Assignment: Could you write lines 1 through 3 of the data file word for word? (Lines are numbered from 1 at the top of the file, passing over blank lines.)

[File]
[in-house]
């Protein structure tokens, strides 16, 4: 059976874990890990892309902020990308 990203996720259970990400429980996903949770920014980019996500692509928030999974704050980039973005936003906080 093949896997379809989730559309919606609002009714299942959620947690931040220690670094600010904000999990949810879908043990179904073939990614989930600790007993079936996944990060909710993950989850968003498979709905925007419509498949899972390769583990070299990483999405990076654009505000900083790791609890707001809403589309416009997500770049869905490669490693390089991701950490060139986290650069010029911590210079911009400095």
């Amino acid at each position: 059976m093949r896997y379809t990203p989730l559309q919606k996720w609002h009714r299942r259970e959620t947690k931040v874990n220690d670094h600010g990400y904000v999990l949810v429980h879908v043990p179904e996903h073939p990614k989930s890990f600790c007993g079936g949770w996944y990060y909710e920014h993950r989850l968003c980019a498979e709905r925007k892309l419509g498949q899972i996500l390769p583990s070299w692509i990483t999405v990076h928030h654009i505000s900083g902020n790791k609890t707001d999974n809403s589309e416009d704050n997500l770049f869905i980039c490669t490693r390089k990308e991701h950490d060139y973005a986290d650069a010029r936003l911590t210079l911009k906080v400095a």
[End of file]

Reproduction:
[in-house]
């Protein structure tokens, strides 16, 4: 059976874990890990892309902020990308 990203996720259970990400429980996903949770920014980019996500692509928030999974704050980039973005936003906080 093949896997379809989730559309919606609002009714299942959620947690931040220690670094600010904000999990949810879908043990179904073939990614989930600790007993079936996944990060909710993950989850968003498979709905925007419509498949899972390769583990070299990483999405990076654009505000900083790791609890707001809403589309416009997500770049869905490669490693390089991701950490060139986290650069010029911590210079911009400095």
């Amino acid at each position: 059976m093949r896997y379809t990203p989730l559309q919606k996720w609002h009714r299942r259970e959620t947690k931040v874990n220690d670094h600010g990400y904000v999990l949810v429980h879908v043990p179904e996903h073939p990614k989930s890990f600790c007993g079936g949770w996944y990060y909710e920014h993950r989850l968003c980019a498979e709905r925007k892309l419509g498949q899972i996500l390769p583990s070299w692509i990483t999405v990076h928030h654009i505000s900083g902020n790791k609890t707001d999974n809403s589309e416009d704050n997500l770049f869905i980039c490669t490693r390089k990308e991701h950490d060139y973005a986290d650069a010029r936003l911590t210079l911009k906080v400095a």